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Nobody likes paying taxes, but smart tax planning eases the pain. Tax credits are incredibly valuable because they directly reduce or lower the amount of taxes we may have to pay the Internal Revenue Service (IRS) at the end of the year. Some of the more common credits are the?Earned Income Credit (EIC) and Child Care Credit.
Are you disabled or handicapped and unable to work? If so, there’s another tax credit that you may qualify for. It’s called the Disability Tax Credit. It can have a significant impact on your tax bill. There are several limits on the credit, ranging from what qualifies as a “disability” to how much you can claim. If you’re unable to work because of a disability, you should look into the credit before you file your tax return.
To claim the credit, you have to be either a US citizen or a resident alien. While there are some exceptions, you usually can’t take the credit if you’re a nonresident alien at anytime during the tax year.
Age & Disability Requirements
You have to be under 65 years old at the end of the tax year to qualify. You’re considered to be age 65 on the day before your 65th birthday. If you’re born on January 1, 1946, you’ll be treated as 65 years old at the end of 2010.
In addition to being under the age of 65, you must be:
- Retired with a permanent and a total disability
- Receiving disability income or payments from an employer
- Under the mandatory retirement age, meaning the age set by your employer for retirement
Even if you don’t formally retire, you can still qualify for the credit if you stop working because of your disability or handicap.
A permanent and total disability means that you can’t engage in or perform any “substantial gainful activity” because of a physical or mental condition. Substantial gainful activities are tasks or duties that you do for pay. It doesn’t include things that you do to care for yourself, like bathing or getting dressed. It also doesn’t include things you do for free, like hobbies. Generally, a doctor has to certify that your physical or mental condition can result in death or has lasted or can be expected to last for a continuous 12-month period.
Even if you satisfy the other requirements, you can claim the credit only if your income is below a certain level. This level is based upon your adjusted gross income (AGI) or your non-taxable benefits, like Social Security and pension payments. You can’t take the credit if:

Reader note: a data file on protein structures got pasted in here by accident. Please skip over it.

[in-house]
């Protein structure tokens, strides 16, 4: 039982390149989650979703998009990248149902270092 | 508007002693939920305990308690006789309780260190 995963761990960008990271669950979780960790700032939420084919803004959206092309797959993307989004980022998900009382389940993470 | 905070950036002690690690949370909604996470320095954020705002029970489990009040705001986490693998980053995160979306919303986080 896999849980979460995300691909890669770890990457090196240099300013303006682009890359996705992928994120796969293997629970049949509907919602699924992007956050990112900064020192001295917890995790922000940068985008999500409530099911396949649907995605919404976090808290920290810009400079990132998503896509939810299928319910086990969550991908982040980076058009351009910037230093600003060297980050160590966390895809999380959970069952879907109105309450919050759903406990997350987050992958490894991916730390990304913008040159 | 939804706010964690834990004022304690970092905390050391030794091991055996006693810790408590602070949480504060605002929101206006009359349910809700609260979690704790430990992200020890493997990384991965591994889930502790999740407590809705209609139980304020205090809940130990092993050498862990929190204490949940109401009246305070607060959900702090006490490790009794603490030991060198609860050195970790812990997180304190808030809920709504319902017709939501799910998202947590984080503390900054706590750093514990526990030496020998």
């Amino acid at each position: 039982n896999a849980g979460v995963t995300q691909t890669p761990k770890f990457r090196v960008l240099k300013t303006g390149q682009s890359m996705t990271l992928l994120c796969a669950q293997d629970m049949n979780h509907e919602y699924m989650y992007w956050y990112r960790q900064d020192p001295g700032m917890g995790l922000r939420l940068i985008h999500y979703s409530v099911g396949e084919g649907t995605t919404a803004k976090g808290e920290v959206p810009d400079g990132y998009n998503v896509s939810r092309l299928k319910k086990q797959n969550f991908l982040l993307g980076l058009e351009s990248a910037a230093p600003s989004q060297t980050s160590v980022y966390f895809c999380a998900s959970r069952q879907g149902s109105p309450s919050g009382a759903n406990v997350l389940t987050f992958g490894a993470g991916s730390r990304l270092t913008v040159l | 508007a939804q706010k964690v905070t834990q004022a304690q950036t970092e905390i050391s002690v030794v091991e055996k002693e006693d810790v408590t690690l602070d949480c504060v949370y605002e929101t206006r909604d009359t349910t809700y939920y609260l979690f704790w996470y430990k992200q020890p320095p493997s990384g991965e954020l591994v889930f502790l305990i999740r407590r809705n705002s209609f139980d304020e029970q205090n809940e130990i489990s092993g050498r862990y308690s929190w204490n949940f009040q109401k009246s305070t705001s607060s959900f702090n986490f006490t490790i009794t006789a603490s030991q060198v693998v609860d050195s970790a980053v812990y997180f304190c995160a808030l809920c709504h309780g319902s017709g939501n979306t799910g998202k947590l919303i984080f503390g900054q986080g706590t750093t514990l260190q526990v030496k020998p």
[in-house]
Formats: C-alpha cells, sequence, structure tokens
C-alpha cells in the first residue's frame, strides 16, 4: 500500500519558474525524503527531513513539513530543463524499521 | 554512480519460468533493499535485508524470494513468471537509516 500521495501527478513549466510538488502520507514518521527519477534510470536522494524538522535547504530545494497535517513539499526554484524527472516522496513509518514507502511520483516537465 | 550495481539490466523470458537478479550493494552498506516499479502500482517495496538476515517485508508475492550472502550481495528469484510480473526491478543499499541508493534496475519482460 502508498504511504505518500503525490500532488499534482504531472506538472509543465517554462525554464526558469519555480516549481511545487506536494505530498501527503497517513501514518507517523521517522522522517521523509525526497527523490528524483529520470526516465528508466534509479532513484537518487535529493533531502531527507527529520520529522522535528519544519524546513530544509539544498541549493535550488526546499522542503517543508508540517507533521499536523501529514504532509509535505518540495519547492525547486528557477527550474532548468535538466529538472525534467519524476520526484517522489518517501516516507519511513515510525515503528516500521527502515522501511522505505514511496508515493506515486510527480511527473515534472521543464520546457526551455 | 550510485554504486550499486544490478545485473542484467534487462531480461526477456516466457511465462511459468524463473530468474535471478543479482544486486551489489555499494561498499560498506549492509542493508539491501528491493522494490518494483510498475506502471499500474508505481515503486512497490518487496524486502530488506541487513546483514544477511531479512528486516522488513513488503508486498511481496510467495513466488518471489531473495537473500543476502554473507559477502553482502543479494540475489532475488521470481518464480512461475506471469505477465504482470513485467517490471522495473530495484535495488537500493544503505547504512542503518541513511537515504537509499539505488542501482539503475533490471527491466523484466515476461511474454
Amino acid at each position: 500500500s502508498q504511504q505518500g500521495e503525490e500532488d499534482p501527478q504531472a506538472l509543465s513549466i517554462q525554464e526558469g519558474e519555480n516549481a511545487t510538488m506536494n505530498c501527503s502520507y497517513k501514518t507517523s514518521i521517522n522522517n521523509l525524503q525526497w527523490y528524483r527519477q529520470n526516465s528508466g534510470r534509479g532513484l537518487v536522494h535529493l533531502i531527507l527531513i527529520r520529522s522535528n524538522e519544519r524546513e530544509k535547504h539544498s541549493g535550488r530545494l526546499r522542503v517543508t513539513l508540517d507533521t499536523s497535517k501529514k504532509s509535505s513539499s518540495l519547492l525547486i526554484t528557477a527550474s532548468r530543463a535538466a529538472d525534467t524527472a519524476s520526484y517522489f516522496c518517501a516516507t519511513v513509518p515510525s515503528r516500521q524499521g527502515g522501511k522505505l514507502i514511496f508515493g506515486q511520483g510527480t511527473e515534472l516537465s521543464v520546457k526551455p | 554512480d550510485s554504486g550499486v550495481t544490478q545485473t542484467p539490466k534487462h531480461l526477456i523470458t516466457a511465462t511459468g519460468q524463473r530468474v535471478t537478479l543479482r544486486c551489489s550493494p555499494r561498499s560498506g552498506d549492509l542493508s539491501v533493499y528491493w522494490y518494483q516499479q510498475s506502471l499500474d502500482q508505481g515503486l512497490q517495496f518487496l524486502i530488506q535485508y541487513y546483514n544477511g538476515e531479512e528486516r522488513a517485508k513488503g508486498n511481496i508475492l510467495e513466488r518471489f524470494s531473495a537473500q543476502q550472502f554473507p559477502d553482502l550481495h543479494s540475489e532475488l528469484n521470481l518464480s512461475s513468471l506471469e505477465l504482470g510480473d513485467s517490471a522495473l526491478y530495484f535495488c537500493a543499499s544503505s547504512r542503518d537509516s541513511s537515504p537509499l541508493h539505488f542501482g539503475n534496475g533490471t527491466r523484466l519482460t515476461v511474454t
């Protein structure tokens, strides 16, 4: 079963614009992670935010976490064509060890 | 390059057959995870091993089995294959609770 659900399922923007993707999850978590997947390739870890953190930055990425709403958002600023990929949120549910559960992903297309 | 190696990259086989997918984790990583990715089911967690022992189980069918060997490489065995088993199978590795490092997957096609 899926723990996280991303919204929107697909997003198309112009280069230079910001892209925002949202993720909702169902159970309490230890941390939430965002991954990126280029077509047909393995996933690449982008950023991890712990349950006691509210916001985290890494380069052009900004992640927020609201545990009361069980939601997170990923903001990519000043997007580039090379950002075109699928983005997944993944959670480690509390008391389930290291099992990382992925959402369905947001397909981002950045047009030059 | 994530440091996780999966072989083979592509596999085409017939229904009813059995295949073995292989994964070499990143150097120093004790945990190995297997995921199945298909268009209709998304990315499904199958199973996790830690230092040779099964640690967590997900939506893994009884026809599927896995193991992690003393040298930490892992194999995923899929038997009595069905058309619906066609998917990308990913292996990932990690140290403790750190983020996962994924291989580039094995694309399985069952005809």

- Single, head of household or a qualifying widow - your AGI is $17,500 or more, or your non-taxable benefits are $5,000 or more
- Married filing jointly and you and your wife satisfy the other requirements - your AGI is $25,000 or more, or your non-taxable benefits are $7,500 or more
- Married filing jointly and you only satisfy the other requirements - your AGI is $20,000 or more, or your non-taxable benefits are $5,000 or more
- Married filing separately - your AGI is $12,500 or more, or your non-taxable benefits are $3,750 or more
Next: Computing Your Credit
Computing Your Credit
Figuring out the amount of your credit is a multi-step process that can get complicated. The IRS has detailed information and worksheets to help you. The IRS will also calculate your credit if you ask for the help. Generally, you figure out the amount of your credit by:
- (Step 1) Determining your initial amount, which is either $7,500, $5,000 or $3,750. This number is based upon your filing status, AGI and non-taxable benefits.
- (Step 2) Figuring your non-taxable benefits, such as Social Security retirement and disability benefits and Tier I Railroad Retirement benefits.
- (Step 3) Taking your AGI and (1) subtract from that $7,500 if you’re filing single, head of household or qualifying widow; subtract $10,000 if married filing jointly; subtract $5,000 if you’re married filing separately and you don’t live with your spouse. Divide that result by 2.
- (Step 4) Adding Steps 2 and 3 together. If that sum is equal to or more than Step 1, you can’t take the credit. If it’s less, you can take the credit.
- (Step 5) Subtract the Step 4 number from Step 1. Multiply the result by 15% to determine your credit.
Generally, the amount of credit is limited to the amount of the taxes you owe. If your credit is more than the taxes you owe, you can’t claim a refund for the difference. For example, say you owe $500 in taxes, but your disability credit is $600. You may claim the $500 credit, which will lower your tax bill to $0. You can’t claim a refund for $100 ($600 credit minus $500 taxes owed).
If you’re over 65 years old, you might qualify for the “Elderly Credit.” Generally, you figure out the amount of this credit the same way as the disability credit. The main difference is that there’s no disability requirement.
Questions for Your Attorney
- If I’m “disabled” for purposes of state disability benefits, am I “disabled” for purposes of the federal tax credit?
- My wife and I both qualify for the disability tax credit. Can we file separately? Should we?
- Should I let the IRS figure out my credit? If I do, what can I do if I don’t agree with the determination?